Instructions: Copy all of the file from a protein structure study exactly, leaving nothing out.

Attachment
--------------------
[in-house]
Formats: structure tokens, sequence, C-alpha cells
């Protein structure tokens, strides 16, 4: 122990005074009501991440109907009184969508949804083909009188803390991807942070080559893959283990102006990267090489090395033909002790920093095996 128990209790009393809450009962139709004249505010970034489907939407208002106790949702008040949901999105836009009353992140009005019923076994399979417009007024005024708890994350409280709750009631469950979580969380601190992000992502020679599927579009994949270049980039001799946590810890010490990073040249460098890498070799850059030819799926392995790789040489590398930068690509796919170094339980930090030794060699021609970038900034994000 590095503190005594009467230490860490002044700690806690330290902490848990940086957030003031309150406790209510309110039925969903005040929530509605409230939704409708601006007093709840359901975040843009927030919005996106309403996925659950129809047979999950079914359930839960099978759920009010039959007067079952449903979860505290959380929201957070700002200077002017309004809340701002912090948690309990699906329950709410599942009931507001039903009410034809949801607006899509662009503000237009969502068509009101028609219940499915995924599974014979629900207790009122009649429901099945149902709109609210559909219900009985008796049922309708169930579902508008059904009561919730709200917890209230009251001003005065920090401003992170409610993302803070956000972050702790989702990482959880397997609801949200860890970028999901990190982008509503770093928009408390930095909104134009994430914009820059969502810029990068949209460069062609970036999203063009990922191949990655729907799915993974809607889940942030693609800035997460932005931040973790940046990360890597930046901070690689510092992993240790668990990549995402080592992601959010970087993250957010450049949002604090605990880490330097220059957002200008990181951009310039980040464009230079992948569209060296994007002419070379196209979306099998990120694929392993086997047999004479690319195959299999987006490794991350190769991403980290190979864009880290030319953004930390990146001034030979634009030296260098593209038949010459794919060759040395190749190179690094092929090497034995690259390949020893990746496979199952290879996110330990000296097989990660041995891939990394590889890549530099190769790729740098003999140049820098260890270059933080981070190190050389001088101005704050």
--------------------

[in-house]
Formats: structure tokens, sequence, C-alpha cells
């Protein structure tokens, strides 16, 4: 122990005074009501991440109907009184969508949804083909009188803390991807942070080559893959283990102006990267090489090395033909002790920093095996 128990209790009393809450009962139709004249505010970034489907939407208002106790949702008040949901999105836009009353992140009005019923076994399979417009007024005024708890994350409280709750009631469950979580969380601190992000992502020679599927579009994949270049980039001799946590810890010490990073040249460098890498070799850059030819799926392995790789040489590398930068690509796919170094339980930090030794060699021609970038900034994000 590095503190005594009467230490860490002044700690806690330290902490848990940086957030003031309150406790209510309110039925969903005040929530509605409230939704409708601006007093709840359901975040843009927030919005996106309403996925659950129809047979999950079914359930839960099978759920009010039959007067079952449903979860505290959380929201957070700002200077002017309004809340701002912090948690309990699906329950709410599942009931507001039903009410034809949801607006899509662009503000237009969502068509009101028609219940499915995924599974014979629900207790009122009649429901099945149902709109609210559909219900009985008796049922309708169930579902508008059904009561919730709200917890209230009251001003005065920090401003992170409610993302803070956000972050702790989702990482959880397997609801949200860890970028999901990190982008509503770093928009408390930095909104134009994430914009820059969502810029990068949209460069062609970036999203063009990922191949990655729907799915993974809607889940942030693609800035997460932005931040973790940046990360890597930046901070690689510092992993240790668990990549995402080592992601959010970087993250957010450049949002604090605990880490330097220059957002200008990181951009310039980040464009230079992948569209060296994007002419070379196209979306099998990120694929392993086997047999004479690319195959299999987006490794991350190769991403980290190979864009880290030319953004930390990146001034030979634009030296260098593209038949010459794919060759040395190749190179690094092929090497034995690259390949020893990746496979199952290879996110330990000296097989990660041995891939990394590889890549530099190769790729740098003999140049820098260890270059933080981070190190050389001088101005704050």